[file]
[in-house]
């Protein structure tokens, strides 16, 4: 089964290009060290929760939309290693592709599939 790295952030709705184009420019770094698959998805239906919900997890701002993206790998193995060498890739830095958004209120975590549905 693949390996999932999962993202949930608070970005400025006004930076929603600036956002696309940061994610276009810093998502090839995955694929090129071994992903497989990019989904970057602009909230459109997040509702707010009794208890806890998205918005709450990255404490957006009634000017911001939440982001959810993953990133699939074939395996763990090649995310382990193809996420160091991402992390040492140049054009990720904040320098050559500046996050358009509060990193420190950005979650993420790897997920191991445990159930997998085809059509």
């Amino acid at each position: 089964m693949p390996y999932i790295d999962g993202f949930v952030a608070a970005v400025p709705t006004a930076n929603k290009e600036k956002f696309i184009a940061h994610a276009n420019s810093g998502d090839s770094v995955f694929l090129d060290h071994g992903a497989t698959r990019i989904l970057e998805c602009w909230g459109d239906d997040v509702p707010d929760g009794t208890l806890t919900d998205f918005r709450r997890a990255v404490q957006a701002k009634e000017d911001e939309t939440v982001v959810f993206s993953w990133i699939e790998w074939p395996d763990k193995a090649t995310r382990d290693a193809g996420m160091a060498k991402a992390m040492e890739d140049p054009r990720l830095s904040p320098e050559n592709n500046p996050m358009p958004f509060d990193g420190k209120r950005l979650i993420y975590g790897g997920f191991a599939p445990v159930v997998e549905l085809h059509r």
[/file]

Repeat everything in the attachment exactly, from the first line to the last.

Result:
[in-house]
């Protein structure tokens, strides 16, 4: 089964290009060290929760939309290693592709599939 790295952030709705184009420019770094698959998805239906919900997890701002993206790998193995060498890739830095958004209120975590549905 693949390996999932999962993202949930608070970005400025006004930076929603600036956002696309940061994610276009810093998502090839995955694929090129071994992903497989990019989904970057602009909230459109997040509702707010009794208890806890998205918005709450990255404490957006009634000017911001939440982001959810993953990133699939074939395996763990090649995310382990193809996420160091991402992390040492140049054009990720904040320098050559500046996050358009509060990193420190950005979650993420790897997920191991445990159930997998085809059509």
């Amino acid at each position: 089964m693949p390996y999932i790295d999962g993202f949930v952030a608070a970005v400025p709705t006004a930076n929603k290009e600036k956002f696309i184009a940061h994610a276009n420019s810093g998502d090839s770094v995955f694929l090129d060290h071994g992903a497989t698959r990019i989904l970057e998805c602009w909230g459109d239906d997040v509702p707010d929760g009794t208890l806890t919900d998205f918005r709450r997890a990255v404490q957006a701002k009634e000017d911001e939309t939440v982001v959810f993206s993953w990133i699939e790998w074939p395996d763990k193995a090649t995310r382990d290693a193809g996420m160091a060498k991402a992390m040492e890739d140049p054009r990720l830095s904040p320098e050559n592709n500046p996050m358009p958004f509060d990193g420190k209120r950005l979650i993420y975590g790897g997920f191991a599939p445990v159930v997998e549905l085809h059509r």